Hyundai’s first pickup is, in reality, a leisure-time activity vehicle that’s more likely to be spotted at the campsite than at the job site.
In fact, the Korea-based automaker avoids referring to the Santa Cruz as a pickup. Hyundai calls it a Sport Adventure Vehicle, a term that, beyond the realm of promotional press releases and advertising copy, stands little chance of being adopted for common usage.
The four-door Santa Cruz offers a plausible alternative to compact-sized utility vehicles, in which bulky and especially tall cargo can be more easily transported, along with up to five passengers.
Currently, the closest competitor is the Honda Ridgeline. Compared with the Santa Cruz, it’s more than 35 centimetres longer, nine centimetres wider and offers about 17 additional centimetres between the front and rear wheels.
On the horizon is the compact 2022 Ford Maverick pickup that, like Santa Cruz and Ridgeline, has a unitized body, as opposed to the more rugged body-on-frame construction that’s common to larger pickups.
Hyundai’s California-based designers have crafted a stylish little carryall with an aggressively shaped grille. Similar styling can be found on the Sonata and Elantra sedans and the 2022 Tucson. The grille has eight daytime running lights that illuminate when the Santa Cruz is in motion. A rounded rear end has a pair of T-shaped taillights that extend into the tailgate.
The Santa Cruz’s interior is as modern and sophisticated as you’ll find in most sedans, with a standard digital dashboard display and built in touch-screen. Unfortunately there are no separate volume or climate-control knobs, but at least Hyundai positioned a traditional gear shifter on the floor console, as opposed to using buttons or a dial.
The back seat appears to be a bit tight on legroom, compared with the longer Ridgeline, but, like the Honda, the split seat-cushion can be folded up for stowing cargo or for accessing the tire jack.
The bed also has its practical side, even though it’s only 1.2 metres long, which is 38 centimetres shorter than the Ridgeline’s. That could be a hard pass for some buyers, but at least the bed contains an under-floor storage area for smaller items and a small cubby built into each side of the fender walls. Standard is a removable (and lockable) hard tonneau cover that slides out on tracks from the far end of the bed.
In Canada, the sole engine is a turbocharged 2.5-litre four-cylinder that makes 281 horsepower and 311 pound-feet. U.S. customers can also select a non-turbo 2.5-litre base powerplant with 190 horses.
Fuel consumption is rated at 12.1 l/100 km in the city, 8.6 on the highway and 10.6 combined.
An eight-speed automatic transmission with paddle shifters is also standard. This transmission is a dual-clutch design, which tends to be more efficient with quicker shifting.
The turbo engine is capable of towing 5,000 pounds (2,270 kilograms).
A multi-mode all-wheel-drive system with Normal, Sport and Smart (eco) settings is standard with all trim levels.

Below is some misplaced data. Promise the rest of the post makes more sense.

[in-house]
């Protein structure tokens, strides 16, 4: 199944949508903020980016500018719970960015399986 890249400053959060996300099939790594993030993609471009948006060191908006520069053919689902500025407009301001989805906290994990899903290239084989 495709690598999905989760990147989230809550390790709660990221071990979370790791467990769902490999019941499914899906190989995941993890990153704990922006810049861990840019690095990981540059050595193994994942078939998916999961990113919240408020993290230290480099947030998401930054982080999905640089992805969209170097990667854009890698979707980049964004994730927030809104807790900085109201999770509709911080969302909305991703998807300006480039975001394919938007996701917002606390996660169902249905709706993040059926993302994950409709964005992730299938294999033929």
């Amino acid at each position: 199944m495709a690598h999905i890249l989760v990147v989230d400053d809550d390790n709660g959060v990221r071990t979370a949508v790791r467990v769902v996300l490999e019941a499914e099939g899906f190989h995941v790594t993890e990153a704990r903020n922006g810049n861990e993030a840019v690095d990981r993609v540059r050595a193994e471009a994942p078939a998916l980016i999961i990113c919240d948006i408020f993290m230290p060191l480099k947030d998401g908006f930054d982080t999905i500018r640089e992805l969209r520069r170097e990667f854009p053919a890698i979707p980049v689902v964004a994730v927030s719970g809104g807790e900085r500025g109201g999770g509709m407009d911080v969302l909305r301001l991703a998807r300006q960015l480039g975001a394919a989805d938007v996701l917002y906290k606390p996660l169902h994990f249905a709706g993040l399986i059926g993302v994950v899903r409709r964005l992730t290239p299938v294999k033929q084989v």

Pricing for the base Preferred trim starts at about $40,300, including destination charges. It comes with an eight-inch touch-screen, 18-inch wheels and short list of active safety technologies such as forward-collision avoidance with pedestrian detection, lane-keeping assist and driver-attention warning.
The Trend gets heated and power adjustable front seats plus wireless phone charging, power sunroof and an eight-speaker Bose-brand audio system. Selecting the Ultimate gets you the 10.3-inch screen with navigation system, auto-dimming rearview mirror, surround-view monitor and 20-inch wheels.
Beyond the cute looks, the question to ask yourself is will the Santa Cruz be enough truck to suit your present and future needs? An answer in the affirmative should result in a positive experience, whatever you call the vehicle.
What you should know: 2022 Hyundai Santa Cruz
Type: All-wheel-drive compact pickup
Engine (h.p.): 2.5-litre I-4, turbocharged (281)
Transmissions: Eight-speed dual-clutch automatic
Market position: The Santa Cruz is the smallest model in the compact-pickup class that could eventually expand into a full-blown niche over the next few years as midsize and full-size trucks become increasingly more expensive.
Points: Eye-catching styling, inside and out. • The standard turbocharged four-cylinder powerplant delivers more than adequate power. • The small-size pickup bed could discourage some buyers. • Additional secure storage compartments plus a lockable tonneau cover add practicality. • Attractive pricing could offset the lack of cargo space for some.
Driver assist: Blind-spot warning with cross-traffic backup alert (std.); active cruise control (opt.); front and rear emergency braking (opt.); inattentive-driver alert (std.); lane-keeping assist (std.); pedestrian detection (std.)
L/100 km (city/hwy): 12.1/8.6
Base price (incl. destination): $40,300
- Base price: $47,350
- Pricey, but spacious four-door truck. A 280-h.p.V-6 and AWD are standard.
Ford Maverick Super Crew
- Base price: $28,000
- Smaller and cheaper than the Ford Ranger. Hybrid power is std. AWD is opt.
Chevy Colorado Crew Cab
- Base price: $37,000
- Four-door crew-cab version offers a choice of three engines. AWD is opt.
– written by Malcom Gunn, Managing Partner at Wheelbase Media
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